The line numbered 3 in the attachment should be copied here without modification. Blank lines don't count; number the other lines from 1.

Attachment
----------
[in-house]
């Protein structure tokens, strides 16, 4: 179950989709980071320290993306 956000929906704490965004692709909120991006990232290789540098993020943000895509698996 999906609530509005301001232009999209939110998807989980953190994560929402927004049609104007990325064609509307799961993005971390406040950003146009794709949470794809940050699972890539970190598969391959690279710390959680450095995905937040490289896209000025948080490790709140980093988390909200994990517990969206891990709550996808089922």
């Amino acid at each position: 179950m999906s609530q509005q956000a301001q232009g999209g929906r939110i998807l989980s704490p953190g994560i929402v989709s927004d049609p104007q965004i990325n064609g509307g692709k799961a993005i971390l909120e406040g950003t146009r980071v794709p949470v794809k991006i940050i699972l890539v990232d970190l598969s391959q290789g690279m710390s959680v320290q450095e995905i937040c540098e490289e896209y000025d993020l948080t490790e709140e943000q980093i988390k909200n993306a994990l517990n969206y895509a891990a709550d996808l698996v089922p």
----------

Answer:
């Amino acid at each position: 179950m999906s609530q509005q956000a301001q232009g999209g929906r939110i998807l989980s704490p953190g994560i929402v989709s927004d049609p104007q965004i990325n064609g509307g692709k799961a993005i971390l909120e406040g950003t146009r980071v794709p949470v794809k991006i940050i699972l890539v990232d970190l598969s391959q290789g690279m710390s959680v320290q450095e995905i937040c540098e490289e896209y000025d993020l948080t490790e709140e943000q980093i988390k909200n993306a994990l517990n969206y895509a891990a709550d996808l698996v089922p």